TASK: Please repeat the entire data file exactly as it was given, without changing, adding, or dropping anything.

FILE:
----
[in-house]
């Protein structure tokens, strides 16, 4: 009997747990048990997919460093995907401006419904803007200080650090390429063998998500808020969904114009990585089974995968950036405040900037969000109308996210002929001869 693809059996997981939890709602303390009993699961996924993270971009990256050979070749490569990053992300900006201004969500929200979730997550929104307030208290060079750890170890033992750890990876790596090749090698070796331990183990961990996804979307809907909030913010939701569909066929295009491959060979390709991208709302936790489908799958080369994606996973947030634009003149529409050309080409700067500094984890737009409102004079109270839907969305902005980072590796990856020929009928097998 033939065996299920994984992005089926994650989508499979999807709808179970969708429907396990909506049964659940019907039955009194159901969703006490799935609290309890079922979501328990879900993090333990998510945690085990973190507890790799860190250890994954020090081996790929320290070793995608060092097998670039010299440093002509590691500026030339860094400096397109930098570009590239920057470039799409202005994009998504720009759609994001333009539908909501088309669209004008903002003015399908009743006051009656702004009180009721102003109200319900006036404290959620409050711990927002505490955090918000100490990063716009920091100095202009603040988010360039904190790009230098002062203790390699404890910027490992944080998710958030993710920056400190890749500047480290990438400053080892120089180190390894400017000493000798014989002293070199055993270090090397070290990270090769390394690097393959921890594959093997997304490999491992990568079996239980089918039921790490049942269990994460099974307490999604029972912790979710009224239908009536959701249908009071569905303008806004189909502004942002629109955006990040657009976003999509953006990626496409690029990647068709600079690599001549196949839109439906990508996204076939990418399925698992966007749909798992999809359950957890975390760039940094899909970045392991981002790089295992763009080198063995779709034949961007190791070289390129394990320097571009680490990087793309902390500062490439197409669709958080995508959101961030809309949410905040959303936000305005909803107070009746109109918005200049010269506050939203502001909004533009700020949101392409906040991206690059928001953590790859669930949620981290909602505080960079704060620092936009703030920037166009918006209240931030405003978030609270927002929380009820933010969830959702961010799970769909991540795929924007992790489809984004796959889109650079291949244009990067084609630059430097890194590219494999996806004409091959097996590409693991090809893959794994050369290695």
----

[in-house]
């Protein structure tokens, strides 16, 4: 009997747990048990997919460093995907401006419904803007200080650090390429063998998500808020969904114009990585089974995968950036405040900037969000109308996210002929001869 693809059996997981939890709602303390009993699961996924993270971009990256050979070749490569990053992300900006201004969500929200979730997550929104307030208290060079750890170890033992750890990876790596090749090698070796331990183990961990996804979307809907909030913010939701569909066929295009491959060979390709991208709302936790489908799958080369994606996973947030634009003149529409050309080409700067500094984890737009409102004079109270839907969305902005980072590796990856020929009928097998 033939065996299920994984992005089926994650989508499979999807709808179970969708429907396990909506049964659940019907039955009194159901969703006490799935609290309890079922979501328990879900993090333990998510945690085990973190507890790799860190250890994954020090081996790929320290070793995608060092097998670039010299440093002509590691500026030339860094400096397109930098570009590239920057470039799409202005994009998504720009759609994001333009539908909501088309669209004008903002003015399908009743006051009656702004009180009721102003109200319900006036404290959620409050711990927002505490955090918000100490990063716009920091100095202009603040988010360039904190790009230098002062203790390699404890910027490992944080998710958030993710920056400190890749500047480290990438400053080892120089180190390894400017000493000798014989002293070199055993270090090397070290990270090769390394690097393959921890594959093997997304490999491992990568079996239980089918039921790490049942269990994460099974307490999604029972912790979710009224239908009536959701249908009071569905303008806004189909502004942002629109955006990040657009976003999509953006990626496409690029990647068709600079690599001549196949839109439906990508996204076939990418399925698992966007749909798992999809359950957890975390760039940094899909970045392991981002790089295992763009080198063995779709034949961007190791070289390129394990320097571009680490990087793309902390500062490439197409669709958080995508959101961030809309949410905040959303936000305005909803107070009746109109918005200049010269506050939203502001909004533009700020949101392409906040991206690059928001953590790859669930949620981290909602505080960079704060620092936009703030920037166009918006209240931030405003978030609270927002929380009820933010969830959702961010799970769909991540795929924007992790489809984004796959889109650079291949244009990067084609630059430097890194590219494999996806004409091959097996590409693991090809893959794994050369290695």